Trans activist and author: In a fascist America, LGBTQ folk will be "systematically targeted"

Brynn Tannehill says MAGA victory will endanger all Americans, eventually — but people like her will be first

By Chauncey DeVega

Senior Writer

Published September 28, 2022 6:30AM (EDT)

US President Donald Trump supporters demonstrating against the election results march to the Supreme Court to protest against the Court's decision not to overturn the election, on December 12, 2020 in Washington, D.C. Thousands of protesters who refuse to accept that President-elect Joe Biden won the election are rallying ahead of the electoral college vote to make Trump’s 306-to-232 loss official. (Andrew Lichtenstein/Corbis via Getty Images)
US President Donald Trump supporters demonstrating against the election results march to the Supreme Court to protest against the Court's decision not to overturn the election, on December 12, 2020 in Washington, D.C. Thousands of protesters who refuse to accept that President-elect Joe Biden won the election are rallying ahead of the electoral college vote to make Trump’s 306-to-232 loss official. (Andrew Lichtenstein/Corbis via Getty Images)

Violence is central to fascism. It forms its origin myths and is one of the primary ways that fascism asserts itself. The power to engage in acts of violence against designated enemies with near-total impunity is one of the main reasons people join fascist movements. As history makes obvious, once fascists take control of a society they maintain and expand their power through violence.

In an era when the Republican Party, the "conservative" movement and the larger white right have de facto embraced fascism, political violence is a constant threat — and the "culture war" may no longer be largely rhetorical or categorical. Indeed, the struggle over cultural issues are a principal battlefield in the current struggle for American democracy.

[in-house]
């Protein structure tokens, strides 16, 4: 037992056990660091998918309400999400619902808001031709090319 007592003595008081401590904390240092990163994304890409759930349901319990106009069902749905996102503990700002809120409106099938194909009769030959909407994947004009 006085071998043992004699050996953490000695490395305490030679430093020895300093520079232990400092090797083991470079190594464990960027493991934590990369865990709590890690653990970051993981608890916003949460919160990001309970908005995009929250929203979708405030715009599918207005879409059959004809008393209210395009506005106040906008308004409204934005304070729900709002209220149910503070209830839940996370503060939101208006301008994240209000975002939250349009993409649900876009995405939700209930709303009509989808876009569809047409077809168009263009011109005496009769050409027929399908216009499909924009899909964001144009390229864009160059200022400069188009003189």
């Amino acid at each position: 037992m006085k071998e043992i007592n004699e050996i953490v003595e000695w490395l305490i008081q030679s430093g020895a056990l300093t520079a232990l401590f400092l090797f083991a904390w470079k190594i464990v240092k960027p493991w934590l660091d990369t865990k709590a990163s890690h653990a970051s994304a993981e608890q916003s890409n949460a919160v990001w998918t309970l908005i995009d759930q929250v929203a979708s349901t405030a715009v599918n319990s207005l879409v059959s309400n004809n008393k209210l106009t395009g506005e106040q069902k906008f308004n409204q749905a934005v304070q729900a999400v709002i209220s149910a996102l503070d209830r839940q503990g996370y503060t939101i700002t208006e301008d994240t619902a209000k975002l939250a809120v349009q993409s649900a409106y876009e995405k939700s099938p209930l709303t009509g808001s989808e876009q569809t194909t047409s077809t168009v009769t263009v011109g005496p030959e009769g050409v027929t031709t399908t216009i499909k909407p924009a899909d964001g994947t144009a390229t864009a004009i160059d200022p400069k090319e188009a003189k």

There are still too many liberals and progressives who perceive the culture war and its focus on reproductive rights, LGBTQ equality, the role of religion in public life and "identity politics" as somehow being a distraction from "real politics" (largely meaning economic issues). So we repeatedly hear the claim that if the "white working class" understood its real economic interests, it would not support Donald Trump or the Republicans or white supremacy in general. This argument is reductive to the point of being functionally false.

By comparison, Republicans and the right wing at large correctly grasped years ago that culture-war issues are inseparable from "real politics." Indeed, they are fundamental to politics, if we understand that term to mean obtaining and keeping power, authority and resources as a means to assert one's will over others and society more generally. This disconnect is one of the primary reasons why the Democrats and "the left" respond so weakly to Republican culture-war attacks across a range of issues.

What was formerly implied or dog-whistled by the Republicans' culture-war rhetoric — that there are un-American or anti-American enemies in our society who must be purged, oppressed, regulated or perhaps eliminated, as a threat to "real Americans" and "traditional values" — has become far more explicit. Now that the fascist wing of the Republican Party has become its mainstream, the desire for violence is right at the surface. We would be wise to take it seriously.